MD: Given the statement above, Maxim may soon have to give up flying altogether, because not only are most commercial jetliners piloted most of the time by computers, the latest generation of high performance aircraft cannot even remain in the air without them – pilot or no pilot. The advent of highly reliable automation has led to the design of aircraft that are inherently unstable. In other words, these aircraft must be provided with continuous and very complex adjustment to their control surfaces to remain airborne; so called fly by wire (FBW) control. Examples of such aircraft are the F-117 Nighthawk and the B-2 Spirit flying wing.
The Grumman X-29A is an example of an extremely inherently unstable aircraft whose design elements may soon be adapted for civilian use.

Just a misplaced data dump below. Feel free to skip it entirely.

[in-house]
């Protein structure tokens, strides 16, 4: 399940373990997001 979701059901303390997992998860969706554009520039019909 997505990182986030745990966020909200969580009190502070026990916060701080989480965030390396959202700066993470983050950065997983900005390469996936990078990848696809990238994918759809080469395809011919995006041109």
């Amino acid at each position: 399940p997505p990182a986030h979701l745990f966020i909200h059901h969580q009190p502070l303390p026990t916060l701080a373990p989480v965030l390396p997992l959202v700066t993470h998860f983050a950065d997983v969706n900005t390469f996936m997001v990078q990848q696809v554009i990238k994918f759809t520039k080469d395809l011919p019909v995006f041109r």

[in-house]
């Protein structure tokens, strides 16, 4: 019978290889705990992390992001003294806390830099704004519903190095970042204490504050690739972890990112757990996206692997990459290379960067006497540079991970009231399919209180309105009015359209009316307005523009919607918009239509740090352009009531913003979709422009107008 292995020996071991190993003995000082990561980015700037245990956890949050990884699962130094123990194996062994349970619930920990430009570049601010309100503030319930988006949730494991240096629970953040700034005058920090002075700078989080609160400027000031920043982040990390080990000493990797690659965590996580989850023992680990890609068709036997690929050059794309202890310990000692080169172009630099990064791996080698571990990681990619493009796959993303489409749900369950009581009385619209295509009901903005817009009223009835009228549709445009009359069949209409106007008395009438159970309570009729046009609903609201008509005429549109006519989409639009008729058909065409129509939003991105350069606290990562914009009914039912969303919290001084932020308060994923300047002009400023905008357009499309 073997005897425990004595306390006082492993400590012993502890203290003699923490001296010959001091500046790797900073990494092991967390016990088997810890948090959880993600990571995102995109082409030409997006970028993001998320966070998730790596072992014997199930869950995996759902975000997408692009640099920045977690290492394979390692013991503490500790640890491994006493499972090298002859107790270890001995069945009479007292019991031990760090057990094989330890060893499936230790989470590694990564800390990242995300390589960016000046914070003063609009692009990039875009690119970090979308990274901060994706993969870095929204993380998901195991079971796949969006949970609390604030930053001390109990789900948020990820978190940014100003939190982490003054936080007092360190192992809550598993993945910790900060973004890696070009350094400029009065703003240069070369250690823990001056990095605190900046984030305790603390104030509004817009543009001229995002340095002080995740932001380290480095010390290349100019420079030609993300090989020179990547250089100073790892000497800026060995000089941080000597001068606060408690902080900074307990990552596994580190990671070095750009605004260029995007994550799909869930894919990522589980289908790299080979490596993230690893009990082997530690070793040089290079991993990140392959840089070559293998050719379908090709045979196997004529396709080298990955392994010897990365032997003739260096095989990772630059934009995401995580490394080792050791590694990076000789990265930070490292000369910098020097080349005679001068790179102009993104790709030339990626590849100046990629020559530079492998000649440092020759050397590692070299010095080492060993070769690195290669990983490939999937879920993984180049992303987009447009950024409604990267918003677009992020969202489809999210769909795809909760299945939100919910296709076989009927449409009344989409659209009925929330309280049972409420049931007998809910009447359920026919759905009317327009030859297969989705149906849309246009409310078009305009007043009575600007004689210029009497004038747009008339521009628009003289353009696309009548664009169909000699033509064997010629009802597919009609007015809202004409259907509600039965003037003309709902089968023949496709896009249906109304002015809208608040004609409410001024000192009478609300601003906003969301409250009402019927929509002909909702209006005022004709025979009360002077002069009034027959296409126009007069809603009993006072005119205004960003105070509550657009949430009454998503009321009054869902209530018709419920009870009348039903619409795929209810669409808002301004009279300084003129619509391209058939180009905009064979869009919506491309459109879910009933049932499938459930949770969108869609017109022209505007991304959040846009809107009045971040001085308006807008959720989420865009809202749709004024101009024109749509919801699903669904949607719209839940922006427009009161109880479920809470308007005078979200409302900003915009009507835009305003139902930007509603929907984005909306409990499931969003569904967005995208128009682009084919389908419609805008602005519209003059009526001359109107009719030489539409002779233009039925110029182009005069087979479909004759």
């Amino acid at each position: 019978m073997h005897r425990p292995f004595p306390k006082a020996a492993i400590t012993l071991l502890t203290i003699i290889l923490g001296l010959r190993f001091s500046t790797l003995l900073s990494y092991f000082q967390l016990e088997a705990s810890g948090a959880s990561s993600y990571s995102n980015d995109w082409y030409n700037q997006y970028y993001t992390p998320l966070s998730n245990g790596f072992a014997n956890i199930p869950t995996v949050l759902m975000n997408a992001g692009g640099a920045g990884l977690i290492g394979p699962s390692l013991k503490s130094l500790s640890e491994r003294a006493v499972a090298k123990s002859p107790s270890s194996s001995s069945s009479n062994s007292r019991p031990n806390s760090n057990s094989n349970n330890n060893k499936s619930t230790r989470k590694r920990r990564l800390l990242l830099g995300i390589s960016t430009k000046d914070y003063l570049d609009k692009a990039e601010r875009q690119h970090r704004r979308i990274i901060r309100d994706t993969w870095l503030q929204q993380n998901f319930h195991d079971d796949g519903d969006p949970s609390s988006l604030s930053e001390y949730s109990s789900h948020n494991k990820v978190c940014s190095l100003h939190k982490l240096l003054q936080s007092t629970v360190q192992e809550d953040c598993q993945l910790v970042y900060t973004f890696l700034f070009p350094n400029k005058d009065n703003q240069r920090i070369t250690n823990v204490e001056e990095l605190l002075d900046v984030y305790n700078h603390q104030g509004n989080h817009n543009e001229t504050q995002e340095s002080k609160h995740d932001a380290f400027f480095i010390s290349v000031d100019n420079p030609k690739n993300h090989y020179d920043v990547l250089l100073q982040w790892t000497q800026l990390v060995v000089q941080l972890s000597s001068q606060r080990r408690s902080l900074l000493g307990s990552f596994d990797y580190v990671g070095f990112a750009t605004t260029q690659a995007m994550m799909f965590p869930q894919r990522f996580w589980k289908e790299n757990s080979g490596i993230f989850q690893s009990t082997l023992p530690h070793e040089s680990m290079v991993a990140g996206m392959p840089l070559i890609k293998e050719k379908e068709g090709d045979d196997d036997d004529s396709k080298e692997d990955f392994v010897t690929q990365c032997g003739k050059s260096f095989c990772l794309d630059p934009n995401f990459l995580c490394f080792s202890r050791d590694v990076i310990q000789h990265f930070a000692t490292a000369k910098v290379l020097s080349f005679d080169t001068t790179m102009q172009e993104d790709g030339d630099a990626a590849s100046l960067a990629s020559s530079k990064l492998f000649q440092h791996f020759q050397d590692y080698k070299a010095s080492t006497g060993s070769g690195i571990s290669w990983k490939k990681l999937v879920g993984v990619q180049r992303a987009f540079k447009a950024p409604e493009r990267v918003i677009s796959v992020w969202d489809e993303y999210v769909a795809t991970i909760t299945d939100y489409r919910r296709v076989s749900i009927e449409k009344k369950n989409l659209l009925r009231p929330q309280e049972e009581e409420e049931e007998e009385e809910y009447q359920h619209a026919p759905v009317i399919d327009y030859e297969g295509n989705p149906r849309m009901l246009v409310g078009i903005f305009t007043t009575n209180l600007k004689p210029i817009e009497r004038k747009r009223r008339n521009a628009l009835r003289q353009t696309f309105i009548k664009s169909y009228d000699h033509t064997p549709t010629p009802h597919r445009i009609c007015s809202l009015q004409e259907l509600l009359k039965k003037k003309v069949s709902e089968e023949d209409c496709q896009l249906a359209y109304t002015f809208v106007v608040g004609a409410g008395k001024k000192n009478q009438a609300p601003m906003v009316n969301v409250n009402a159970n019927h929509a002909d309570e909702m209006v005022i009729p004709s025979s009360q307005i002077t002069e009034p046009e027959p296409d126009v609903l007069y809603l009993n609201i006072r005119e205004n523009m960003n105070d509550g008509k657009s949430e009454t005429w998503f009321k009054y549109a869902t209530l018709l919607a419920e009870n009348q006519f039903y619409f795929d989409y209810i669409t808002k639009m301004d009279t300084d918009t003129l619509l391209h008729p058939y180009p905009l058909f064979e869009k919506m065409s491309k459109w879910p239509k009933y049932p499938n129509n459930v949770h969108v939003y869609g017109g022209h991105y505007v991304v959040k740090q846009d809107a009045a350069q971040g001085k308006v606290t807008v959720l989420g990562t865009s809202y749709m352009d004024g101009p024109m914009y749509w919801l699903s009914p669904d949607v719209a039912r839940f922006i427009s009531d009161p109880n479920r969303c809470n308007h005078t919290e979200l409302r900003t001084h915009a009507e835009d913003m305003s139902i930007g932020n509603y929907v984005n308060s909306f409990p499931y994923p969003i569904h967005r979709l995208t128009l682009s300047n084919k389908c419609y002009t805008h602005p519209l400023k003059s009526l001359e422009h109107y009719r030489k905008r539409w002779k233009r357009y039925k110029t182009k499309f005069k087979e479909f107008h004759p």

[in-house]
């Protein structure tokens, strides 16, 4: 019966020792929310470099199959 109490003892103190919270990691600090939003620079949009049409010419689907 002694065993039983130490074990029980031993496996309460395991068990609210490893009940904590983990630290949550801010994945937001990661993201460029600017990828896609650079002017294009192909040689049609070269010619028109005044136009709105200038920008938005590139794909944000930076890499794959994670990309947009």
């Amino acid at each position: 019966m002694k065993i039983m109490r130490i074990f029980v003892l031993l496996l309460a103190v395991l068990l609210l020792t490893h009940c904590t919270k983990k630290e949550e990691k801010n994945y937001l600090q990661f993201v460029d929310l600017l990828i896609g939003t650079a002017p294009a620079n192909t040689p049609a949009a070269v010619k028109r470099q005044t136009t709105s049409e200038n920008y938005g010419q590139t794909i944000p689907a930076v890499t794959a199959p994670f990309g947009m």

Piloting inherently unstable aircraft is so complex and difficult a task that human beings cannot do it. High performance aircraft that have FBW controls (also called CCVs or Control-Configured Vehicles) may be deliberately designed to have low, or even negative aerodynamic stability in some flight regimes; in which case the rapid-reacting CCV controls compensate for the lack of inherent stability. The use of CCV technology allows for a large weight reduction in the aircraft by eliminating most of the hydraulic and electromechanical controls formerly necessary, and it dramatically reduces the workload and fatigue of the flight crew. Yet another powerful advantage in this era of skyrocketing fuel prices is that CCV technology increases fuel efficiency by optimizing control of the aircraft and by eliminating ‘pilot induced oscillations’ which negatively impact fuel consumption. So powerful is CCV, that an entire book has been written credibly suggesting that pilot Sully Sullenberger’s ‘miraculous’ emergency landing of that US Airways Airbus A320 on the Hudson river after it was disabled by geese entrained in the engines, was not so a much a miracle as an artifact of CCV technology (see Fly By Wire: The Geese, the Glide, the “Miracle” on the Hudson by William Langewiesche)! An interesting interview with Langewiesche on his book is available here: http://www.amazon.com/Fly-Wire-Geese-Miracle-Hudson/dp/0374157189.